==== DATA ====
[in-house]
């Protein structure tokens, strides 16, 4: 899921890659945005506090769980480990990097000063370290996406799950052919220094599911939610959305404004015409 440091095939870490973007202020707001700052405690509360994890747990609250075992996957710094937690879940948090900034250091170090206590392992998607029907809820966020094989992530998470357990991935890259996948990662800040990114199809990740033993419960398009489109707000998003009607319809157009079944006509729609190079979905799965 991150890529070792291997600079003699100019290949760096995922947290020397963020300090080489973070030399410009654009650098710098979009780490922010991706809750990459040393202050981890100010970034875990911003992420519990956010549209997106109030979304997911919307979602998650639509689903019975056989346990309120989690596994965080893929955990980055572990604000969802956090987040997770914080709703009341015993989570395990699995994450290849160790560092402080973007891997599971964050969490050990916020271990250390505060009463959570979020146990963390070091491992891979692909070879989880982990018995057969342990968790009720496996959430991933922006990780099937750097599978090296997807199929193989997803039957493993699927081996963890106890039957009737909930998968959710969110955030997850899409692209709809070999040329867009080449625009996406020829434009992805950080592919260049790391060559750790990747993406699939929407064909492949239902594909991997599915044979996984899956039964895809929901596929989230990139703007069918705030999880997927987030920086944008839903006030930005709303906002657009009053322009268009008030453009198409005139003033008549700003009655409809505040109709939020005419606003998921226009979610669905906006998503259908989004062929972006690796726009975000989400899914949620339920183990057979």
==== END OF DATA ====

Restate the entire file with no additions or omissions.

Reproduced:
[in-house]
């Protein structure tokens, strides 16, 4: 899921890659945005506090769980480990990097000063370290996406799950052919220094599911939610959305404004015409 440091095939870490973007202020707001700052405690509360994890747990609250075992996957710094937690879940948090900034250091170090206590392992998607029907809820966020094989992530998470357990991935890259996948990662800040990114199809990740033993419960398009489109707000998003009607319809157009079944006509729609190079979905799965 991150890529070792291997600079003699100019290949760096995922947290020397963020300090080489973070030399410009654009650098710098979009780490922010991706809750990459040393202050981890100010970034875990911003992420519990956010549209997106109030979304997911919307979602998650639509689903019975056989346990309120989690596994965080893929955990980055572990604000969802956090987040997770914080709703009341015993989570395990699995994450290849160790560092402080973007891997599971964050969490050990916020271990250390505060009463959570979020146990963390070091491992891979692909070879989880982990018995057969342990968790009720496996959430991933922006990780099937750097599978090296997807199929193989997803039957493993699927081996963890106890039957009737909930998968959710969110955030997850899409692209709809070999040329867009080449625009996406020829434009992805950080592919260049790391060559750790990747993406699939929407064909492949239902594909991997599915044979996984899956039964895809929901596929989230990139703007069918705030999880997927987030920086944008839903006030930005709303906002657009009053322009268009008030453009198409005139003033008549700003009655409809505040109709939020005419606003998921226009979610669905906006998503259908989004062929972006690796726009975000989400899914949620339920183990057979």